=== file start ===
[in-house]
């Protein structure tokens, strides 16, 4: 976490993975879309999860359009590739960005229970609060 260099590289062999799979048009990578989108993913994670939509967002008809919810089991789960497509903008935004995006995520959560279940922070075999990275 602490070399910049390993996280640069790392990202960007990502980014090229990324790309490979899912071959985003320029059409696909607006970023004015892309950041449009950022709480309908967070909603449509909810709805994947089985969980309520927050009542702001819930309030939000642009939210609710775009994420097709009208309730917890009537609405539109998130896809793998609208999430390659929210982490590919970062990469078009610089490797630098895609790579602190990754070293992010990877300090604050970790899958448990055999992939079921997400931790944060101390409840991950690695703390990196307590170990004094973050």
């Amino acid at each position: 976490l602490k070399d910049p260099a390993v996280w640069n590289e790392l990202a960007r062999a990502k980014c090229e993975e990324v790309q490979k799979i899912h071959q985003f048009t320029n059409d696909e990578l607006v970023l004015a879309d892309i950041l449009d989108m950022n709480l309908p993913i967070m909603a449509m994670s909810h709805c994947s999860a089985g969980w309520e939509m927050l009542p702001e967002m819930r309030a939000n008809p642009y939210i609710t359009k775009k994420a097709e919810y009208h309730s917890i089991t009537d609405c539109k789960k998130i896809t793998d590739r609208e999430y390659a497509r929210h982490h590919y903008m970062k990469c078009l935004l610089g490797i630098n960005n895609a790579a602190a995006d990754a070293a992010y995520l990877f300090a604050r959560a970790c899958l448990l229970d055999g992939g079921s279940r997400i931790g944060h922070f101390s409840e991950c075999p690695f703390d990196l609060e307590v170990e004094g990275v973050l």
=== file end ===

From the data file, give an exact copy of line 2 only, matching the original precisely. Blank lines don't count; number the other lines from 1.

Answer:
């Protein structure tokens, strides 16, 4: 976490993975879309999860359009590739960005229970609060 260099590289062999799979048009990578989108993913994670939509967002008809919810089991789960497509903008935004995006995520959560279940922070075999990275 602490070399910049390993996280640069790392990202960007990502980014090229990324790309490979899912071959985003320029059409696909607006970023004015892309950041449009950022709480309908967070909603449509909810709805994947089985969980309520927050009542702001819930309030939000642009939210609710775009994420097709009208309730917890009537609405539109998130896809793998609208999430390659929210982490590919970062990469078009610089490797630098895609790579602190990754070293992010990877300090604050970790899958448990055999992939079921997400931790944060101390409840991950690695703390990196307590170990004094973050």